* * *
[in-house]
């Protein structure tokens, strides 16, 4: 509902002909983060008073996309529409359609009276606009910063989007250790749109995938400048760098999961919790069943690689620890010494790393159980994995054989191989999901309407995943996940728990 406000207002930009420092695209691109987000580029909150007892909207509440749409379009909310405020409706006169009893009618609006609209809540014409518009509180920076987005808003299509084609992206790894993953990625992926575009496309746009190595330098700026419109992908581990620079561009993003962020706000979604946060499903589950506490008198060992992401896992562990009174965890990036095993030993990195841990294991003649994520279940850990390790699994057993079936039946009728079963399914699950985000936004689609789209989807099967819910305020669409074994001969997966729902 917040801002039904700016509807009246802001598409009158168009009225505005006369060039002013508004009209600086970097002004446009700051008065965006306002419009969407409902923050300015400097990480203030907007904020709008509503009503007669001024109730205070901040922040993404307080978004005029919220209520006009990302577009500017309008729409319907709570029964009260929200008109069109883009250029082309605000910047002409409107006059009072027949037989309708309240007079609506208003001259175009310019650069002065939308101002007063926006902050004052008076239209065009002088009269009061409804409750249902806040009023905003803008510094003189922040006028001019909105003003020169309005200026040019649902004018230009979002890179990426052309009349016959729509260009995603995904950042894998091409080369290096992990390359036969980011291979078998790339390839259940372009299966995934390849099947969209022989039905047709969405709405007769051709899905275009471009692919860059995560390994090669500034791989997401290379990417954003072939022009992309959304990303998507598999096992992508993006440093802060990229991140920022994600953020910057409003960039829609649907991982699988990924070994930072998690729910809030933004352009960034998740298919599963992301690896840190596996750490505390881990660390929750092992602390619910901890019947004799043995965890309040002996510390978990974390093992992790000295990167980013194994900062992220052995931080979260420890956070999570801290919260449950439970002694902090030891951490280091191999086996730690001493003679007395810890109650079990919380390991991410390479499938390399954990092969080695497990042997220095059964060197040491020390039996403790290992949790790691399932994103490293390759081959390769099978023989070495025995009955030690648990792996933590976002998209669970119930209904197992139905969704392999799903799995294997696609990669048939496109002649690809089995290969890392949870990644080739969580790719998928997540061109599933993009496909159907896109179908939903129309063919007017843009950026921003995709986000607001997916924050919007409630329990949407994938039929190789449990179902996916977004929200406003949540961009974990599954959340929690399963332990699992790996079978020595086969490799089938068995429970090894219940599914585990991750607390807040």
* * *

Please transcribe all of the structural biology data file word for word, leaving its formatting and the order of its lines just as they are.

[in-house]
């Protein structure tokens, strides 16, 4: 509902002909983060008073996309529409359609009276606009910063989007250790749109995938400048760098999961919790069943690689620890010494790393159980994995054989191989999901309407995943996940728990 406000207002930009420092695209691109987000580029909150007892909207509440749409379009909310405020409706006169009893009618609006609209809540014409518009509180920076987005808003299509084609992206790894993953990625992926575009496309746009190595330098700026419109992908581990620079561009993003962020706000979604946060499903589950506490008198060992992401896992562990009174965890990036095993030993990195841990294991003649994520279940850990390790699994057993079936039946009728079963399914699950985000936004689609789209989807099967819910305020669409074994001969997966729902 917040801002039904700016509807009246802001598409009158168009009225505005006369060039002013508004009209600086970097002004446009700051008065965006306002419009969407409902923050300015400097990480203030907007904020709008509503009503007669001024109730205070901040922040993404307080978004005029919220209520006009990302577009500017309008729409319907709570029964009260929200008109069109883009250029082309605000910047002409409107006059009072027949037989309708309240007079609506208003001259175009310019650069002065939308101002007063926006902050004052008076239209065009002088009269009061409804409750249902806040009023905003803008510094003189922040006028001019909105003003020169309005200026040019649902004018230009979002890179990426052309009349016959729509260009995603995904950042894998091409080369290096992990390359036969980011291979078998790339390839259940372009299966995934390849099947969209022989039905047709969405709405007769051709899905275009471009692919860059995560390994090669500034791989997401290379990417954003072939022009992309959304990303998507598999096992992508993006440093802060990229991140920022994600953020910057409003960039829609649907991982699988990924070994930072998690729910809030933004352009960034998740298919599963992301690896840190596996750490505390881990660390929750092992602390619910901890019947004799043995965890309040002996510390978990974390093992992790000295990167980013194994900062992220052995931080979260420890956070999570801290919260449950439970002694902090030891951490280091191999086996730690001493003679007395810890109650079990919380390991991410390479499938390399954990092969080695497990042997220095059964060197040491020390039996403790290992949790790691399932994103490293390759081959390769099978023989070495025995009955030690648990792996933590976002998209669970119930209904197992139905969704392999799903799995294997696609990669048939496109002649690809089995290969890392949870990644080739969580790719998928997540061109599933993009496909159907896109179908939903129309063919007017843009950026921003995709986000607001997916924050919007409630329990949407994938039929190789449990179902996916977004929200406003949540961009974990599954959340929690399963332990699992790996079978020595086969490799089938068995429970090894219940599914585990991750607390807040």